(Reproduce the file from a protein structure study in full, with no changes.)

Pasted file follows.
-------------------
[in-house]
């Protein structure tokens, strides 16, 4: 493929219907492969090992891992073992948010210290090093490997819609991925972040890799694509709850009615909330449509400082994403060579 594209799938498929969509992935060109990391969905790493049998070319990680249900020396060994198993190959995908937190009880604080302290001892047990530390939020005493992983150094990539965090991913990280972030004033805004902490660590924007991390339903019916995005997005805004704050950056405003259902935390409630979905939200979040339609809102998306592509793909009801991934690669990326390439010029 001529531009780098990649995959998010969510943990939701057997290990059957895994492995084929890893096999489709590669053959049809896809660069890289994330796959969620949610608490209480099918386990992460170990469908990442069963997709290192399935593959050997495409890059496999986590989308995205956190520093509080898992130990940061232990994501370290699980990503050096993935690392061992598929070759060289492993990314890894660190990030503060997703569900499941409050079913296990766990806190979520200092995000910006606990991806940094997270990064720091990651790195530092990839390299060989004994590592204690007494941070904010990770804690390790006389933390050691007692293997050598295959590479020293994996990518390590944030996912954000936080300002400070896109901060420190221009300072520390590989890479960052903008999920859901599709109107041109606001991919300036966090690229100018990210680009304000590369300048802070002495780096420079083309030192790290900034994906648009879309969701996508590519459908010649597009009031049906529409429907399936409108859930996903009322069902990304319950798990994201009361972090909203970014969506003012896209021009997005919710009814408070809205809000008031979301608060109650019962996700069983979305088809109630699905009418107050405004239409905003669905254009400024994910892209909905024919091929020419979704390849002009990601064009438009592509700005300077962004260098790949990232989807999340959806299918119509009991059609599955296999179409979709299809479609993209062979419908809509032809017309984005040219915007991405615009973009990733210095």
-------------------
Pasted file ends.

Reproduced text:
[in-house]
């Protein structure tokens, strides 16, 4: 493929219907492969090992891992073992948010210290090093490997819609991925972040890799694509709850009615909330449509400082994403060579 594209799938498929969509992935060109990391969905790493049998070319990680249900020396060994198993190959995908937190009880604080302290001892047990530390939020005493992983150094990539965090991913990280972030004033805004902490660590924007991390339903019916995005997005805004704050950056405003259902935390409630979905939200979040339609809102998306592509793909009801991934690669990326390439010029 001529531009780098990649995959998010969510943990939701057997290990059957895994492995084929890893096999489709590669053959049809896809660069890289994330796959969620949610608490209480099918386990992460170990469908990442069963997709290192399935593959050997495409890059496999986590989308995205956190520093509080898992130990940061232990994501370290699980990503050096993935690392061992598929070759060289492993990314890894660190990030503060997703569900499941409050079913296990766990806190979520200092995000910006606990991806940094997270990064720091990651790195530092990839390299060989004994590592204690007494941070904010990770804690390790006389933390050691007692293997050598295959590479020293994996990518390590944030996912954000936080300002400070896109901060420190221009300072520390590989890479960052903008999920859901599709109107041109606001991919300036966090690229100018990210680009304000590369300048802070002495780096420079083309030192790290900034994906648009879309969701996508590519459908010649597009009031049906529409429907399936409108859930996903009322069902990304319950798990994201009361972090909203970014969506003012896209021009997005919710009814408070809205809000008031979301608060109650019962996700069983979305088809109630699905009418107050405004239409905003669905254009400024994910892209909905024919091929020419979704390849002009990601064009438009592509700005300077962004260098790949990232989807999340959806299918119509009991059609599955296999179409979709299809479609993209062979419908809509032809017309984005040219915007991405615009973009990733210095």